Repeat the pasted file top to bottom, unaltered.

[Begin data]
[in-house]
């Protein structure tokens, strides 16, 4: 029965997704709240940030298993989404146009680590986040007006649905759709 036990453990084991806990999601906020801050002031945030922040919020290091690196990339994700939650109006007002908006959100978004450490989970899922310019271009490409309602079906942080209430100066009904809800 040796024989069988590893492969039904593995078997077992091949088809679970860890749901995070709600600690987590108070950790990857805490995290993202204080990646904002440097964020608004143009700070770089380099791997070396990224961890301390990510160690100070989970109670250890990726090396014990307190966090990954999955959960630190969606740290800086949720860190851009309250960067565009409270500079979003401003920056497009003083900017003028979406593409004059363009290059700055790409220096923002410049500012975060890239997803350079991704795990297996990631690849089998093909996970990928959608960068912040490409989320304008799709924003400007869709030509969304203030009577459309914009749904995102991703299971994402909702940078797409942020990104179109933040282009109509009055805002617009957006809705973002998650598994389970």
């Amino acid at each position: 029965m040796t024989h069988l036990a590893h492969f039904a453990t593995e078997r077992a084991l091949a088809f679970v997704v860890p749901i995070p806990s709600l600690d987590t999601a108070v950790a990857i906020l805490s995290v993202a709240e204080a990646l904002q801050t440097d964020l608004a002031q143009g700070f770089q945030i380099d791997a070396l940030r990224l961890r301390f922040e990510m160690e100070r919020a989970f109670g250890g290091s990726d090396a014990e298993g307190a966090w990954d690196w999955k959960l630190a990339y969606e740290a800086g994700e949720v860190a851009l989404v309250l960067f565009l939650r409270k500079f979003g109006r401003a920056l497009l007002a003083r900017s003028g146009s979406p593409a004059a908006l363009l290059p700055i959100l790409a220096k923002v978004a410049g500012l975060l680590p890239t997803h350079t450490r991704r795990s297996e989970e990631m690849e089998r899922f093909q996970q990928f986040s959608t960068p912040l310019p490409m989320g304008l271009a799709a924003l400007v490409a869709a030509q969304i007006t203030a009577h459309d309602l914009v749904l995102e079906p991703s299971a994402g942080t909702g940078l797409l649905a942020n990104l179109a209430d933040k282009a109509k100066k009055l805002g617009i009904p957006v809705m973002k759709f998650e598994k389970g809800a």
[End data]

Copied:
[in-house]
């Protein structure tokens, strides 16, 4: 029965997704709240940030298993989404146009680590986040007006649905759709 036990453990084991806990999601906020801050002031945030922040919020290091690196990339994700939650109006007002908006959100978004450490989970899922310019271009490409309602079906942080209430100066009904809800 040796024989069988590893492969039904593995078997077992091949088809679970860890749901995070709600600690987590108070950790990857805490995290993202204080990646904002440097964020608004143009700070770089380099791997070396990224961890301390990510160690100070989970109670250890990726090396014990307190966090990954999955959960630190969606740290800086949720860190851009309250960067565009409270500079979003401003920056497009003083900017003028979406593409004059363009290059700055790409220096923002410049500012975060890239997803350079991704795990297996990631690849089998093909996970990928959608960068912040490409989320304008799709924003400007869709030509969304203030009577459309914009749904995102991703299971994402909702940078797409942020990104179109933040282009109509009055805002617009957006809705973002998650598994389970």
């Amino acid at each position: 029965m040796t024989h069988l036990a590893h492969f039904a453990t593995e078997r077992a084991l091949a088809f679970v997704v860890p749901i995070p806990s709600l600690d987590t999601a108070v950790a990857i906020l805490s995290v993202a709240e204080a990646l904002q801050t440097d964020l608004a002031q143009g700070f770089q945030i380099d791997a070396l940030r990224l961890r301390f922040e990510m160690e100070r919020a989970f109670g250890g290091s990726d090396a014990e298993g307190a966090w990954d690196w999955k959960l630190a990339y969606e740290a800086g994700e949720v860190a851009l989404v309250l960067f565009l939650r409270k500079f979003g109006r401003a920056l497009l007002a003083r900017s003028g146009s979406p593409a004059a908006l363009l290059p700055i959100l790409a220096k923002v978004a410049g500012l975060l680590p890239t997803h350079t450490r991704r795990s297996e989970e990631m690849e089998r899922f093909q996970q990928f986040s959608t960068p912040l310019p490409m989320g304008l271009a799709a924003l400007v490409a869709a030509q969304i007006t203030a009577h459309d309602l914009v749904l995102e079906p991703s299971a994402g942080t909702g940078l797409l649905a942020n990104l179109a209430d933040k282009a109509k100066k009055l805002g617009i009904p957006v809705m973002k759709f998650e598994k389970g809800a």